October 2, 2009

When Time is Short

By Curt Ford
Nash Nash Bean & Ford

As you drive your mom to her regular doctor appointment, you think of everything you need to do: Drop off Bobby at soccer, pick up Sally from softball, pick up groceries, make dinner, etc. It seems the list is endless. You wonder how your mom had time to do it all and still have time to be so loving. After flipping through old magazines in the doctor’s office, you go in with your mom for her appointment. Your mom had some simple tests done and is to receive the results. When the doctor starts with “There is no easy way to say this…” you know what is going to follow. Your mom has a terminal illness. Your mind reels. What do you do? Of course, you hug your mom. You call your brother. But what’s next?

After discussing treatment options, hospice care, and her health care management, you talk with your mom about setting an appointment with her estate planning attorney. Your mom last did estate planning decades ago when you and your brother were still kids, and your dad was still alive. Now that you have kids of your own, that seems unbelievable. But, time flies when you have a busy life.

A qualified estate planning attorney, who focuses his/her practice in estate planning, can make sure that your mom can rest assured that things will be left the way she wishes. In addition to updating her Trust or Will, the attorney will make sure your mom has powers of attorney in place for both financial and health care matters. This way, your mom can name someone (perhaps you and/or your brother) to make decisions when she is no longer able to make them herself. The attorney will also prepare a HIPAA authorization, to allow you and your brother access to her protected health information. Finally, the attorney will prepare a Health Care Directive (also known as a Living Will) that will allow your mother to express her wishes regarding end-of-life decisions.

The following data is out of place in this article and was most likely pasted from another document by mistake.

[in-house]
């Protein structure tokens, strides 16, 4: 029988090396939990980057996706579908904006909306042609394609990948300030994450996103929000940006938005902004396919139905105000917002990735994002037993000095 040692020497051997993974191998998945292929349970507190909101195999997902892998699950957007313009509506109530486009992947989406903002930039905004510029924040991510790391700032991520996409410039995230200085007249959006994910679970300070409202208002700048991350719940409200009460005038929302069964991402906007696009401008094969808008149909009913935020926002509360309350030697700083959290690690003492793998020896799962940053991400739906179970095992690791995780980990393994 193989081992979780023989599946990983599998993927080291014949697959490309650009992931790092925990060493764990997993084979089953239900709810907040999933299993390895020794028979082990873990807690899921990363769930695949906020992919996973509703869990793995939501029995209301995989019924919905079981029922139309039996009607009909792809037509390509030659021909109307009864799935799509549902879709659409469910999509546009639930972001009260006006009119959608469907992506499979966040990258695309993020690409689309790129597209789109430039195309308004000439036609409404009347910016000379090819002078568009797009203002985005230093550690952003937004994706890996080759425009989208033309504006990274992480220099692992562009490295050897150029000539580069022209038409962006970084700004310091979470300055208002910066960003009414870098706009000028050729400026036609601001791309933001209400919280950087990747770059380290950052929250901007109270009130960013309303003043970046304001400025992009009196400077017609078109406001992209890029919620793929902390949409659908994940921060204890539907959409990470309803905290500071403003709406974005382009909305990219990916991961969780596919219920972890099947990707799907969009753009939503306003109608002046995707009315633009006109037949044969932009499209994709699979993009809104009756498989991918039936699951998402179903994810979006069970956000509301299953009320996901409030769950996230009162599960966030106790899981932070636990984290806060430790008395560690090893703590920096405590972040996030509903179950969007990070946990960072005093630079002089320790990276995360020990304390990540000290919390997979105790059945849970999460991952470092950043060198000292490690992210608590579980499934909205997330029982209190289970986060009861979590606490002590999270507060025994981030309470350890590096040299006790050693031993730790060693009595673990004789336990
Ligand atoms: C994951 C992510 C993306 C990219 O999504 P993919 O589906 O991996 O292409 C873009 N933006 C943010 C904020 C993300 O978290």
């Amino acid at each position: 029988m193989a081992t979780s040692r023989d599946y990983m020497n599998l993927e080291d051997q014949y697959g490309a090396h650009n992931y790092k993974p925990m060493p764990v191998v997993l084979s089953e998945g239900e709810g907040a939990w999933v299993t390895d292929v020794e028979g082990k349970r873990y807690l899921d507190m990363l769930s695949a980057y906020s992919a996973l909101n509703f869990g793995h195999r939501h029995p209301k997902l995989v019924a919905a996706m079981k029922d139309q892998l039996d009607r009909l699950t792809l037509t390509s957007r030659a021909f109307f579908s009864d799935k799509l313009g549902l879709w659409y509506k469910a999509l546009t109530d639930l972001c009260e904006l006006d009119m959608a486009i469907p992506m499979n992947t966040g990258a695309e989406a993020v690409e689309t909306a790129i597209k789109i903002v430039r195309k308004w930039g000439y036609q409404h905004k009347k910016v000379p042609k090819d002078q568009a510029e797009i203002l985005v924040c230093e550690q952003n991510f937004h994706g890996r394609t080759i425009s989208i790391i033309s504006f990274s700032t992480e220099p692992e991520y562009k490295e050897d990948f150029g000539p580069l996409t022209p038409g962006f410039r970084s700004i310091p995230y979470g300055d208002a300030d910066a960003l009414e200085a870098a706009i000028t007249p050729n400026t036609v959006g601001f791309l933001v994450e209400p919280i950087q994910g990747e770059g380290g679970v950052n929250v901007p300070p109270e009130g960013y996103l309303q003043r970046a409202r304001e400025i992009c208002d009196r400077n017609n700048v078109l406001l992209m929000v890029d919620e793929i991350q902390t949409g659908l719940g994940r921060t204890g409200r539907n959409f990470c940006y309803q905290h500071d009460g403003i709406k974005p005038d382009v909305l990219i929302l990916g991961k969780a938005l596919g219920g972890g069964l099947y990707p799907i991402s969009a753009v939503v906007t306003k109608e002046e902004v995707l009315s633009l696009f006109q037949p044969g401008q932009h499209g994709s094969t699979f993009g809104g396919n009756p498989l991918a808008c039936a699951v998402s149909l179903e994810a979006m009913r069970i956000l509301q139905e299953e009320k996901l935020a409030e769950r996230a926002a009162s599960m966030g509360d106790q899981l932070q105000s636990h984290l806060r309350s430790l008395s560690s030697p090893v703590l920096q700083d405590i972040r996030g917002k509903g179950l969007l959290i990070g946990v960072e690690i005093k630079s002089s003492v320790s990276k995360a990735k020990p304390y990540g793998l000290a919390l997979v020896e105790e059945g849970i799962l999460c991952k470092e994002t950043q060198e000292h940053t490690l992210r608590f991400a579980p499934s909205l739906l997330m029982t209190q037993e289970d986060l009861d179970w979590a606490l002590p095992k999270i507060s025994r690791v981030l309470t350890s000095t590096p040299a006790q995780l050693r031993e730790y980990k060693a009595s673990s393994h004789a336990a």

The attorney might also suggest these and other items:
• Prepare new documents in light of changed circumstances.
• Make sure beneficiary designations are up-to-date (on life insurance, retirement plans, and other financial accounts).
• Sell loss assets in order to harvest income tax losses (which would
otherwise be lost at your mom’s death).
• Avoid selling gain assets (which would get a “step-up” in income tax basis at your mom’s death).
• Accelerate any charitable bequests into life (in order to obtain an income tax deduction, as well as remove the sum from the taxable estate).

Your mom has always been there for you. Now, you can give her the gift of peace of mind, knowing that her legal affairs are in order. A qualified estate planning attorney can help alleviate concerns and let your mom focus on making the most of her last days with her loving family.

Nash Nash Bean & Ford are members of the American Academy of Estate Planning Attorneys and the National Academy of Elder Law Attorneys. To receive a copy of our most recent newsletter “Your Estate Matters” or for a free consultation on Estate or Long Term Care Planning, call 309-944-2188, 309-762-9368 or 1-800-644-5345. You may also contact our firm by email at info@nashbeanford.com or visit our web site at http://www.nashbeanford.com.

The firm devotes its practice primarily in the areas of estate, business and tax planning and related areas of the law, as well as elder law and trust administration and probate. We offer guidance and advice to our clients in every area of estate planning.

This column is designed for general information purposes only, and is not intended, nor should be construed or relied upon, as legal advice. Please consult your attorney if specific legal information is desired.